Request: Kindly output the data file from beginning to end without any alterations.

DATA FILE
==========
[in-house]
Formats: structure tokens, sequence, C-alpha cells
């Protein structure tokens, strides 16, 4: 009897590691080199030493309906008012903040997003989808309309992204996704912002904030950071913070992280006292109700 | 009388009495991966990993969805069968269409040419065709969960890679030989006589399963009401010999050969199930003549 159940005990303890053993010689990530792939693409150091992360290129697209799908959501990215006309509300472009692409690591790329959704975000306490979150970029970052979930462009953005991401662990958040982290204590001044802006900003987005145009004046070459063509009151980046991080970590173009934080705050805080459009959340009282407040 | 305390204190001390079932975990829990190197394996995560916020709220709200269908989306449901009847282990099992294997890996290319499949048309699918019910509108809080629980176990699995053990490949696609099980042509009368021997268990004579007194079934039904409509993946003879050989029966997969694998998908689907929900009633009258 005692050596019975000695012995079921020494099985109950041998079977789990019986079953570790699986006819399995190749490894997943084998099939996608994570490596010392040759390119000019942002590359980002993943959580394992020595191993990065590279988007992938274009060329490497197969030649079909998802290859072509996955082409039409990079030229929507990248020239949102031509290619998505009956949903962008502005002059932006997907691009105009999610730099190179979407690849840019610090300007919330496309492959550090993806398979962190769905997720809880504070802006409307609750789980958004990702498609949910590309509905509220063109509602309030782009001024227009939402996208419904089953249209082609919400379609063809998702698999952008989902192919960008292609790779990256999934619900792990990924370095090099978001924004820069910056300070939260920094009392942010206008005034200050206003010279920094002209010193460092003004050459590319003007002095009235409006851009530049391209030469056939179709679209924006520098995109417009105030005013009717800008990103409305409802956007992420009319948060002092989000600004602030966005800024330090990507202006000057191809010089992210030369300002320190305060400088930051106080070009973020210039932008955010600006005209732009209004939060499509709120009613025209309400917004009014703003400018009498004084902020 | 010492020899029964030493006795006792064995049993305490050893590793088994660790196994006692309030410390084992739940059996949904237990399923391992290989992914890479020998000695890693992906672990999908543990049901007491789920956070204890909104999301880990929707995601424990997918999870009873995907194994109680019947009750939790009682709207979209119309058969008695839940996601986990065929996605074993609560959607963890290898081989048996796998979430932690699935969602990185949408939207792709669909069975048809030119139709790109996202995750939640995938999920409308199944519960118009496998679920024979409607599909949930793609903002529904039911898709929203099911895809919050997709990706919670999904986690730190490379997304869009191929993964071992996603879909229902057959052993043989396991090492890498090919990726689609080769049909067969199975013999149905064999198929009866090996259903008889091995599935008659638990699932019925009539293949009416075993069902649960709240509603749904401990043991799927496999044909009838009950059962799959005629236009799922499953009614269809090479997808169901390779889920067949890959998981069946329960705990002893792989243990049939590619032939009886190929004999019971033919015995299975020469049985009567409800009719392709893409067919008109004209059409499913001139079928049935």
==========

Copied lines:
[in-house]
Formats: structure tokens, sequence, C-alpha cells
């Protein structure tokens, strides 16, 4: 009897590691080199030493309906008012903040997003989808309309992204996704912002904030950071913070992280006292109700 | 009388009495991966990993969805069968269409040419065709969960890679030989006589399963009401010999050969199930003549 159940005990303890053993010689990530792939693409150091992360290129697209799908959501990215006309509300472009692409690591790329959704975000306490979150970029970052979930462009953005991401662990958040982290204590001044802006900003987005145009004046070459063509009151980046991080970590173009934080705050805080459009959340009282407040 | 305390204190001390079932975990829990190197394996995560916020709220709200269908989306449901009847282990099992294997890996290319499949048309699918019910509108809080629980176990699995053990490949696609099980042509009368021997268990004579007194079934039904409509993946003879050989029966997969694998998908689907929900009633009258 005692050596019975000695012995079921020494099985109950041998079977789990019986079953570790699986006819399995190749490894997943084998099939996608994570490596010392040759390119000019942002590359980002993943959580394992020595191993990065590279988007992938274009060329490497197969030649079909998802290859072509996955082409039409990079030229929507990248020239949102031509290619998505009956949903962008502005002059932006997907691009105009999610730099190179979407690849840019610090300007919330496309492959550090993806398979962190769905997720809880504070802006409307609750789980958004990702498609949910590309509905509220063109509602309030782009001024227009939402996208419904089953249209082609919400379609063809998702698999952008989902192919960008292609790779990256999934619900792990990924370095090099978001924004820069910056300070939260920094009392942010206008005034200050206003010279920094002209010193460092003004050459590319003007002095009235409006851009530049391209030469056939179709679209924006520098995109417009105030005013009717800008990103409305409802956007992420009319948060002092989000600004602030966005800024330090990507202006000057191809010089992210030369300002320190305060400088930051106080070009973020210039932008955010600006005209732009209004939060499509709120009613025209309400917004009014703003400018009498004084902020 | 010492020899029964030493006795006792064995049993305490050893590793088994660790196994006692309030410390084992739940059996949904237990399923391992290989992914890479020998000695890693992906672990999908543990049901007491789920956070204890909104999301880990929707995601424990997918999870009873995907194994109680019947009750939790009682709207979209119309058969008695839940996601986990065929996605074993609560959607963890290898081989048996796998979430932690699935969602990185949408939207792709669909069975048809030119139709790109996202995750939640995938999920409308199944519960118009496998679920024979409607599909949930793609903002529904039911898709929203099911895809919050997709990706919670999904986690730190490379997304869009191929993964071992996603879909229902057959052993043989396991090492890498090919990726689609080769049909067969199975013999149905064999198929009866090996259903008889091995599935008659638990699932019925009539293949009416075993069902649960709240509603749904401990043991799927496999044909009838009950059962799959005629236009799922499953009614269809090479997808169901390779889920067949890959998981069946329960705990002893792989243990049939590619032939009886190929004999019971033919015995299975020469049985009567409800009719392709893409067919008109004209059409499913001139079928049935």